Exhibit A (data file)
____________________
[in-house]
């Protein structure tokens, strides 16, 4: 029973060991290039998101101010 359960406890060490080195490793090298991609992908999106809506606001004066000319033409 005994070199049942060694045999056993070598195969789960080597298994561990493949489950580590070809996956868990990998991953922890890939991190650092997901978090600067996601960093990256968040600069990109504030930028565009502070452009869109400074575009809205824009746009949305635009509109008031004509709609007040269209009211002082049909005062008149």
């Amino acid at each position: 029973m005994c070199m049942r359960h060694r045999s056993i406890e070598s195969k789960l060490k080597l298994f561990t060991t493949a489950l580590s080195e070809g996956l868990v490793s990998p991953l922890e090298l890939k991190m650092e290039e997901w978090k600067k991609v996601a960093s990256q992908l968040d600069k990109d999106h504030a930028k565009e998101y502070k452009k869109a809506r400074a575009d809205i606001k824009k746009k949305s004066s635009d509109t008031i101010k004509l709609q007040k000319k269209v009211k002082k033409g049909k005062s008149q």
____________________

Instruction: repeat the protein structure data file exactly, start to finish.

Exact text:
[in-house]
């Protein structure tokens, strides 16, 4: 029973060991290039998101101010 359960406890060490080195490793090298991609992908999106809506606001004066000319033409 005994070199049942060694045999056993070598195969789960080597298994561990493949489950580590070809996956868990990998991953922890890939991190650092997901978090600067996601960093990256968040600069990109504030930028565009502070452009869109400074575009809205824009746009949305635009509109008031004509709609007040269209009211002082049909005062008149």
């Amino acid at each position: 029973m005994c070199m049942r359960h060694r045999s056993i406890e070598s195969k789960l060490k080597l298994f561990t060991t493949a489950l580590s080195e070809g996956l868990v490793s990998p991953l922890e090298l890939k991190m650092e290039e997901w978090k600067k991609v996601a960093s990256q992908l968040d600069k990109d999106h504030a930028k565009e998101y502070k452009k869109a809506r400074a575009d809205i606001k824009k746009k949305s004066s635009d509109t008031i101010k004509l709609q007040k000319k269209v009211k002082k033409g049909k005062s008149q």